Monday, 8 August 2016

Oh Little Star of Leyton

The other day I headed down the Leyton's newest boozer, the Leyton Star.

When I first moved to Leyton, pubs were in pretty scant supply. There was the William the Fourth and the Drum at Bakers Arms, the Birkbeck at the other End and, well, not much in between. There still isn't, in fact, and some have closed or been lost since – including the Antelope and the Three Blackbirds on Leyton High Road (demolished and replaced by flats after a mysterious blaze ripped through it at half two in the morning one Bank Holiday Sunday).

Another pub I never got to sample the 'delights' of was the King Harold, a few minutes walk from Leyton tube, though it wasn't open long after I moved here, and didn't seem particularly appealing whenever I went past, all dimly lit with moody-looking net curtains – in fact, I hear it had a chequered rep as the kind of place you could get more than a pint if you know what I mean (I mean drugs).

It shut in 2014 I think, and the iron shutters in front of the right hand entrance became a repository for all kinds of trash drifting up the high road, or stuffed in there by passersby. For a while it was touch and go whether the pub would make it, and it looked like it would be turned into the inevitable one and two bed luxury flats before – miracle of miracles –  the same people who run the Star in Bethnall Green bought it, and reconverted it to a pub, and a very nice one it is at that.

Inside it's been done out simply but well, with a bar in the middle. Apparently (the lovely bar-girl from Leeds told me) this had to be hauled out of the basement as the developers had got as far as dismantling it, before an ACV order was slapped onto the pub, scuppering their plans for a quick buck. They've not gone overboard on the shabby-chic stylings, which makes for a nice contrast to Antic Pubs' (who run the Technical) house style. More 'London boozer brought up to date', with decent furniture and – slightly unusually I thought – a carpet!

The pub has two entrances, one on the corner, and one on the right (with curved glass panels beside it and the aforementioned shutters) and I wonder if the two were doors to separate bars in the past – ie, a snug and saloon?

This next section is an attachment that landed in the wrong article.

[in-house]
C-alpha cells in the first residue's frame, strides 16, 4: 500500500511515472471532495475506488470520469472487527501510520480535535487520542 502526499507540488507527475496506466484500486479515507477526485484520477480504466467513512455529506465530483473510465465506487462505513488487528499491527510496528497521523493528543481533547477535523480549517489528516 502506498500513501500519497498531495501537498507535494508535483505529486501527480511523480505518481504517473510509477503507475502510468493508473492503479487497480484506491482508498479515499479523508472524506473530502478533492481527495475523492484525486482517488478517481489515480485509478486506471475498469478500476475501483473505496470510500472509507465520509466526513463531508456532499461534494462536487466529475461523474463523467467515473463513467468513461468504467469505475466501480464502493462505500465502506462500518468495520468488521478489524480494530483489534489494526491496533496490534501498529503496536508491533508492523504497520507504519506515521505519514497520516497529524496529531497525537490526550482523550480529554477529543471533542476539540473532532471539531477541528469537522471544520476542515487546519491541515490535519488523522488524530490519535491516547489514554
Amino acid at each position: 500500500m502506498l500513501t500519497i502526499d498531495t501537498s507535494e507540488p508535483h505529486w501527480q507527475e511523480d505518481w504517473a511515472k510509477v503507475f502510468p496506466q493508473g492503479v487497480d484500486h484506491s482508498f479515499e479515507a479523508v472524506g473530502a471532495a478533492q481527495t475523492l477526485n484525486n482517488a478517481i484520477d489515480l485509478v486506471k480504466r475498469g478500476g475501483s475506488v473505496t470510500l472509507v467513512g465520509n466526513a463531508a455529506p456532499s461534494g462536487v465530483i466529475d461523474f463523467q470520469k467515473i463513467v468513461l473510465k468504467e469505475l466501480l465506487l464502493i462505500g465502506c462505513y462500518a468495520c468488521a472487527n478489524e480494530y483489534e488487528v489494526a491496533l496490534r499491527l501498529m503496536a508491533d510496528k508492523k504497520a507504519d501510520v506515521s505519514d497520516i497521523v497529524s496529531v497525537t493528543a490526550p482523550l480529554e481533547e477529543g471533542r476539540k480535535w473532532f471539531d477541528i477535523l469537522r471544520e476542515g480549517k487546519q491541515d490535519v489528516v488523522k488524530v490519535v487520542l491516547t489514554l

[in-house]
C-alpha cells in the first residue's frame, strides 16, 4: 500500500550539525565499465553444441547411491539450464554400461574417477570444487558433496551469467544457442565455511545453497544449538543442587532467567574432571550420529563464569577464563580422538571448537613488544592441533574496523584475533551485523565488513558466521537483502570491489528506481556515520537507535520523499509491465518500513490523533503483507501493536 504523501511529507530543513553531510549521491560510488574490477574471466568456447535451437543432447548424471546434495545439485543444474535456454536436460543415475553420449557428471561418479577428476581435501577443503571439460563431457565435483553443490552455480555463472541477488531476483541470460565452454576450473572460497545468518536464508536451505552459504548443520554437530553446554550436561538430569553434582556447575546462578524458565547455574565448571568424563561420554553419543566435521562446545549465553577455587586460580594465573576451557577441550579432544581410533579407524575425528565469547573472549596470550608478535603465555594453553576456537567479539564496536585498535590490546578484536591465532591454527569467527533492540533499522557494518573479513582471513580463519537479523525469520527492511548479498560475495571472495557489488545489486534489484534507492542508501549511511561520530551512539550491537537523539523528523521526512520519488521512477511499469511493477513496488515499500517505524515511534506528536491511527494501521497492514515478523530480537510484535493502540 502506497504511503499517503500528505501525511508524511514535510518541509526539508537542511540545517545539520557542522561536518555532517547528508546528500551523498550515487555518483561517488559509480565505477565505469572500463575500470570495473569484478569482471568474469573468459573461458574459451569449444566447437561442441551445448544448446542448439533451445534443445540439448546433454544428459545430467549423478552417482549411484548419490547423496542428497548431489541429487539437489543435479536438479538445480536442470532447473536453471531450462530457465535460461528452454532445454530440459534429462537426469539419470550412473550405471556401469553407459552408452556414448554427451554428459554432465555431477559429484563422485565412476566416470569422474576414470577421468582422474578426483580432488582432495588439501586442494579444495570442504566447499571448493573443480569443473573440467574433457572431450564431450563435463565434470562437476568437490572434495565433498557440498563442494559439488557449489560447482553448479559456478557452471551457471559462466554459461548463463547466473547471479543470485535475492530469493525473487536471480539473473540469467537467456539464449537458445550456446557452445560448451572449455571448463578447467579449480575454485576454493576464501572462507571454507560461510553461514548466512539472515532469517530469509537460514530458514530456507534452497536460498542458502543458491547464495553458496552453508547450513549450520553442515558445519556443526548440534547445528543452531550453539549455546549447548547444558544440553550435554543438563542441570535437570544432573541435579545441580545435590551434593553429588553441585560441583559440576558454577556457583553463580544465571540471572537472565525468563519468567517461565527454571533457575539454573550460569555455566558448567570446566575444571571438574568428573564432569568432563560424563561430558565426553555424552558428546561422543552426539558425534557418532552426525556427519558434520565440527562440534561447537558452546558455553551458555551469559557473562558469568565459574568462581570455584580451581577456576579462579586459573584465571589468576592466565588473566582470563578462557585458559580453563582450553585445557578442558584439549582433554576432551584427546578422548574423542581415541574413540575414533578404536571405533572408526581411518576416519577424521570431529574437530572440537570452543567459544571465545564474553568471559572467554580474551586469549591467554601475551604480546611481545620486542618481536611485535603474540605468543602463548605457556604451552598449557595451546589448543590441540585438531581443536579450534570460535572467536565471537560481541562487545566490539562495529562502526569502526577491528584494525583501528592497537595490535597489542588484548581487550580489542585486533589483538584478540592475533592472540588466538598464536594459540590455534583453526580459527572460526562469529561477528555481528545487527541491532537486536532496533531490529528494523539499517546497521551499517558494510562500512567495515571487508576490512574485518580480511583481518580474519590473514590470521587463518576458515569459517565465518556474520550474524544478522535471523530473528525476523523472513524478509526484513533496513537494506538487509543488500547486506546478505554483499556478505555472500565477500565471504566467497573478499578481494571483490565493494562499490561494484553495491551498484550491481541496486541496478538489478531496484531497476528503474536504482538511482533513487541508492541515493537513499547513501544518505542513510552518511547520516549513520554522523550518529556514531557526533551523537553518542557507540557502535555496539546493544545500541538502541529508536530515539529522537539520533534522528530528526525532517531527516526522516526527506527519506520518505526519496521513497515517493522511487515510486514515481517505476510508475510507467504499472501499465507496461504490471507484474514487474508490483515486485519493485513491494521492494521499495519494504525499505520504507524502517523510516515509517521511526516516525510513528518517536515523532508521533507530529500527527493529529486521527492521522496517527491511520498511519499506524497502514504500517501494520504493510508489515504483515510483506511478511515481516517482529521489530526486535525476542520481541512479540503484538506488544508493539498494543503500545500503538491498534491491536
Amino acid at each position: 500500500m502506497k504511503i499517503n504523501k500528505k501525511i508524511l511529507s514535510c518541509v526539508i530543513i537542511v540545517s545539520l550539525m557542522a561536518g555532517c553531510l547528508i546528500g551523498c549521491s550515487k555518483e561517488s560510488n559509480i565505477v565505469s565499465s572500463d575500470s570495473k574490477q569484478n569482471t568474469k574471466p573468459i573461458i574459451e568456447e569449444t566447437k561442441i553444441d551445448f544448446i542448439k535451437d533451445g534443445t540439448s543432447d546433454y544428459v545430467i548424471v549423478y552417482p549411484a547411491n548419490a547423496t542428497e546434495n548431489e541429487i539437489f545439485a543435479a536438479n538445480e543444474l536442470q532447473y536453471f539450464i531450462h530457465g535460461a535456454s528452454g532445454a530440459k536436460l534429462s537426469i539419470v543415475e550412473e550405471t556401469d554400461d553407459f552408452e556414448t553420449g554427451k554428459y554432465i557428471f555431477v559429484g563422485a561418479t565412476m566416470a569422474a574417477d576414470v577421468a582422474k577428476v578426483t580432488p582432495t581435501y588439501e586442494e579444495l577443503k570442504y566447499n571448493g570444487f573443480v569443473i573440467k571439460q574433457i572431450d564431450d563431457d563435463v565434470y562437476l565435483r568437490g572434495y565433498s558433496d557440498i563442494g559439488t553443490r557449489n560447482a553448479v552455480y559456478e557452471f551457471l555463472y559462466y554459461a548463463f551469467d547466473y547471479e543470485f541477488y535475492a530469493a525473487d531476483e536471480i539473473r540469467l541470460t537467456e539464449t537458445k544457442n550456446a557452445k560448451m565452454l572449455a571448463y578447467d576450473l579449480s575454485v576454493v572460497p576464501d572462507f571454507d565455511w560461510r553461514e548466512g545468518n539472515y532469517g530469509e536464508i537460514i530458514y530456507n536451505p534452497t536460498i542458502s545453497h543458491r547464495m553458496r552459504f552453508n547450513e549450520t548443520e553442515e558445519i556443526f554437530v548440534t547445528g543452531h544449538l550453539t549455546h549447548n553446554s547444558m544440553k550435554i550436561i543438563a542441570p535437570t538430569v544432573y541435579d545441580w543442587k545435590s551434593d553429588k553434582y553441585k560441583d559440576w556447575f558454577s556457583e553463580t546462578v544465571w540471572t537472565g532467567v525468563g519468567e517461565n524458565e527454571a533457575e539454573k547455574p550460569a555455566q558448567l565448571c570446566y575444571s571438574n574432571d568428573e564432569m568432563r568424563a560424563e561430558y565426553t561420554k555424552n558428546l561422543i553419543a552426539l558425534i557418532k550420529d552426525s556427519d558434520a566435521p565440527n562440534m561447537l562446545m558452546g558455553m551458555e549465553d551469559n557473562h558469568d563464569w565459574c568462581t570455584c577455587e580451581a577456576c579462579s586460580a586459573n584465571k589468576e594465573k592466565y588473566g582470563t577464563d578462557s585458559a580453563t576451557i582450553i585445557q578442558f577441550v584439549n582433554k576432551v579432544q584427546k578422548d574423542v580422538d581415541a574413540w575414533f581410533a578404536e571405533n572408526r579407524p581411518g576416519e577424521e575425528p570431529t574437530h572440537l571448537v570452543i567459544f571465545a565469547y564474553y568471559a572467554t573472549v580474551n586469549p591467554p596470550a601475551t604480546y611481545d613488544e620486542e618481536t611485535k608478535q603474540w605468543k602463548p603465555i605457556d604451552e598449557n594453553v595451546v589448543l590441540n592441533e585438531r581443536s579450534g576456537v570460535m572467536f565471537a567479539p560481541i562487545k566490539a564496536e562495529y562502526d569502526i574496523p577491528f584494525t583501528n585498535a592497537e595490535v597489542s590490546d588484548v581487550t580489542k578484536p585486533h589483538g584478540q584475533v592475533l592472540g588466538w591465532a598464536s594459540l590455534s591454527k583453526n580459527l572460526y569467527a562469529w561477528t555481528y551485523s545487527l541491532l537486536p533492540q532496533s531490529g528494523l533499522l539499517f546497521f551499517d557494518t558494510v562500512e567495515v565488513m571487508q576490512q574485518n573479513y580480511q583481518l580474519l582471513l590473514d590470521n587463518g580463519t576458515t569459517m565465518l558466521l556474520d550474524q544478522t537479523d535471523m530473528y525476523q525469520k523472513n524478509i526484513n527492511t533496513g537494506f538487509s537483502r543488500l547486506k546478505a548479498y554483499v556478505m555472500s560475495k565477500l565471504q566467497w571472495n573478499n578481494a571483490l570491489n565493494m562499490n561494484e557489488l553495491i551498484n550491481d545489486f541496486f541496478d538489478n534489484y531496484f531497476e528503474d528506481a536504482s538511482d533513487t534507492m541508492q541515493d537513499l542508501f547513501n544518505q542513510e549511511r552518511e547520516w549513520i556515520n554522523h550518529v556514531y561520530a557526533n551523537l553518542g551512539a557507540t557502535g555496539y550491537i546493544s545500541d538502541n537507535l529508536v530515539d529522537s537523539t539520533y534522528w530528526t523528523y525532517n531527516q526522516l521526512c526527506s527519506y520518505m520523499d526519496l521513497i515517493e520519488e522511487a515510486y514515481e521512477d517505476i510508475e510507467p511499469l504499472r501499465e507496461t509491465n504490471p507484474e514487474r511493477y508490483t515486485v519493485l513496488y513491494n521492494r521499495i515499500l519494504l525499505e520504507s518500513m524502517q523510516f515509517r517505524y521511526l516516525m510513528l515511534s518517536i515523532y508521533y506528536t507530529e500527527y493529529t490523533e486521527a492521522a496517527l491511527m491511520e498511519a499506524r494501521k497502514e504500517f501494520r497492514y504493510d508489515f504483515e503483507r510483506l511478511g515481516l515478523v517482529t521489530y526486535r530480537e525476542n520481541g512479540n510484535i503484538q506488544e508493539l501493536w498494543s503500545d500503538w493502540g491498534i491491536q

When I went, the island in the centre of the bar was surmounted by a blonde, fierce-looking furry thing that I took to be an albino badger, but it turns out is a honey badger.

On both days I went it was scorching hot, so I retired to the wonderful beer garden out back, which has palm tree sculptures, and an aesthetically pleasing wooden raised section surrounded by wooden booths, where you can retire if it started to rain (as it did, on the first ocasion, forcing me and my compaion to beat a hasty retreat back indoors).

For drinks they had a good selection of craft ales, and I treated myself to Camden Hells and Pale. For food, they cook burgers out back, and from the looks of it, there are quiz nights, and DJs and the like on the weekend.

Which is all great, but really, I'm just pleased there's a pub here, run by people who *actually* care about pubs, unlike other ones, who are just sitting on a property they bought and trying to sell it for too much money, but who will remain nameless (cough, The Heathcote).

Cause in a world which increasingly looks like EM Forster's The Machine Stops, except the screens are on the buses and with worse music, it's good to have places where local people can come and spend time, and stare at dead stuffed badgers.

In celebration, here's 'Underneath The Plastic Palm Trees' by the Leyton Buzzards. Enjoy (or don't).

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